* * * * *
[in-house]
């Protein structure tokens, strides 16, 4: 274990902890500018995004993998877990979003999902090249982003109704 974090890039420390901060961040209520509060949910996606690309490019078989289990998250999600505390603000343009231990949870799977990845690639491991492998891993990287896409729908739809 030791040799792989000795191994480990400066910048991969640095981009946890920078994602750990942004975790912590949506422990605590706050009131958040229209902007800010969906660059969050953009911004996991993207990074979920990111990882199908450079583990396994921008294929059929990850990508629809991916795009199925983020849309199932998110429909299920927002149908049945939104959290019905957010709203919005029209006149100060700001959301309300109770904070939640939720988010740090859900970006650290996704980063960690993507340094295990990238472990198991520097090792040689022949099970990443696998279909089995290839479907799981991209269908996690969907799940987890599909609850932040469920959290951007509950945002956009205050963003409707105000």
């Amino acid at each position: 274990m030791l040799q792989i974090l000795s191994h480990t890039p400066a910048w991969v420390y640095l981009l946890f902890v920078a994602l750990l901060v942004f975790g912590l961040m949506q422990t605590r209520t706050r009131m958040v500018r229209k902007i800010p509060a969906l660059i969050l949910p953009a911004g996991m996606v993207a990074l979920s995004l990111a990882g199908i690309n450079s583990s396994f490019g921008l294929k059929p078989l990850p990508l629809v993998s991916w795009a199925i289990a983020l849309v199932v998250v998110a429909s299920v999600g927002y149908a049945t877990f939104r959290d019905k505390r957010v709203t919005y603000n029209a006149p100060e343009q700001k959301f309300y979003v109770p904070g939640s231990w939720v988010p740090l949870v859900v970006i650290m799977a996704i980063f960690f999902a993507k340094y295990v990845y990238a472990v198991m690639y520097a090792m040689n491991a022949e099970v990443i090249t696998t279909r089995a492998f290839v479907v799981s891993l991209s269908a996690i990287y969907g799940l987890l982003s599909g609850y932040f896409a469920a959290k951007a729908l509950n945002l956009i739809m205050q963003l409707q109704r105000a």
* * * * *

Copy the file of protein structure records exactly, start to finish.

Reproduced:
[in-house]
């Protein structure tokens, strides 16, 4: 274990902890500018995004993998877990979003999902090249982003109704 974090890039420390901060961040209520509060949910996606690309490019078989289990998250999600505390603000343009231990949870799977990845690639491991492998891993990287896409729908739809 030791040799792989000795191994480990400066910048991969640095981009946890920078994602750990942004975790912590949506422990605590706050009131958040229209902007800010969906660059969050953009911004996991993207990074979920990111990882199908450079583990396994921008294929059929990850990508629809991916795009199925983020849309199932998110429909299920927002149908049945939104959290019905957010709203919005029209006149100060700001959301309300109770904070939640939720988010740090859900970006650290996704980063960690993507340094295990990238472990198991520097090792040689022949099970990443696998279909089995290839479907799981991209269908996690969907799940987890599909609850932040469920959290951007509950945002956009205050963003409707105000």
């Amino acid at each position: 274990m030791l040799q792989i974090l000795s191994h480990t890039p400066a910048w991969v420390y640095l981009l946890f902890v920078a994602l750990l901060v942004f975790g912590l961040m949506q422990t605590r209520t706050r009131m958040v500018r229209k902007i800010p509060a969906l660059i969050l949910p953009a911004g996991m996606v993207a990074l979920s995004l990111a990882g199908i690309n450079s583990s396994f490019g921008l294929k059929p078989l990850p990508l629809v993998s991916w795009a199925i289990a983020l849309v199932v998250v998110a429909s299920v999600g927002y149908a049945t877990f939104r959290d019905k505390r957010v709203t919005y603000n029209a006149p100060e343009q700001k959301f309300y979003v109770p904070g939640s231990w939720v988010p740090l949870v859900v970006i650290m799977a996704i980063f960690f999902a993507k340094y295990v990845y990238a472990v198991m690639y520097a090792m040689n491991a022949e099970v990443i090249t696998t279909r089995a492998f290839v479907v799981s891993l991209s269908a996690i990287y969907g799940l987890l982003s599909g609850y932040f896409a469920a959290k951007a729908l509950n945002l956009i739809m205050q963003l409707q109704r105000a």